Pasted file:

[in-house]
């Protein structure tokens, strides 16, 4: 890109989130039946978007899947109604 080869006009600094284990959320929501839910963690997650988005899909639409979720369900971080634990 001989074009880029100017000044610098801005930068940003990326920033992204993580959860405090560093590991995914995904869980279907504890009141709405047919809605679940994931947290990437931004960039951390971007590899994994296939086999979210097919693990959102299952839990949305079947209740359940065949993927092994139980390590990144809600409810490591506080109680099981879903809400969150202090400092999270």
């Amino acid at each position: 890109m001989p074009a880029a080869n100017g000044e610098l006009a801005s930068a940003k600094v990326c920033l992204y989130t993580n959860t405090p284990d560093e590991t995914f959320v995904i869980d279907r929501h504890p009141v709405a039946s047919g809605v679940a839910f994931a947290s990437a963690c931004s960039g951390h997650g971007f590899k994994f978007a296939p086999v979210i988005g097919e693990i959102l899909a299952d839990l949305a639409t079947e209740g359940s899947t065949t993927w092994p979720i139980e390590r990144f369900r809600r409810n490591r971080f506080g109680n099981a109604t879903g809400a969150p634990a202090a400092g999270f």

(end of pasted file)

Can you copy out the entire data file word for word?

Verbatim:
[in-house]
């Protein structure tokens, strides 16, 4: 890109989130039946978007899947109604 080869006009600094284990959320929501839910963690997650988005899909639409979720369900971080634990 001989074009880029100017000044610098801005930068940003990326920033992204993580959860405090560093590991995914995904869980279907504890009141709405047919809605679940994931947290990437931004960039951390971007590899994994296939086999979210097919693990959102299952839990949305079947209740359940065949993927092994139980390590990144809600409810490591506080109680099981879903809400969150202090400092999270």
């Amino acid at each position: 890109m001989p074009a880029a080869n100017g000044e610098l006009a801005s930068a940003k600094v990326c920033l992204y989130t993580n959860t405090p284990d560093e590991t995914f959320v995904i869980d279907r929501h504890p009141v709405a039946s047919g809605v679940a839910f994931a947290s990437a963690c931004s960039g951390h997650g971007f590899k994994f978007a296939p086999v979210i988005g097919e693990i959102l899909a299952d839990l949305a639409t079947e209740g359940s899947t065949t993927w092994p979720i139980e390590r990144f369900r809600r409810n490591r971080f506080g109680n099981a109604t879903g809400a969150p634990a202090a400092g999270f």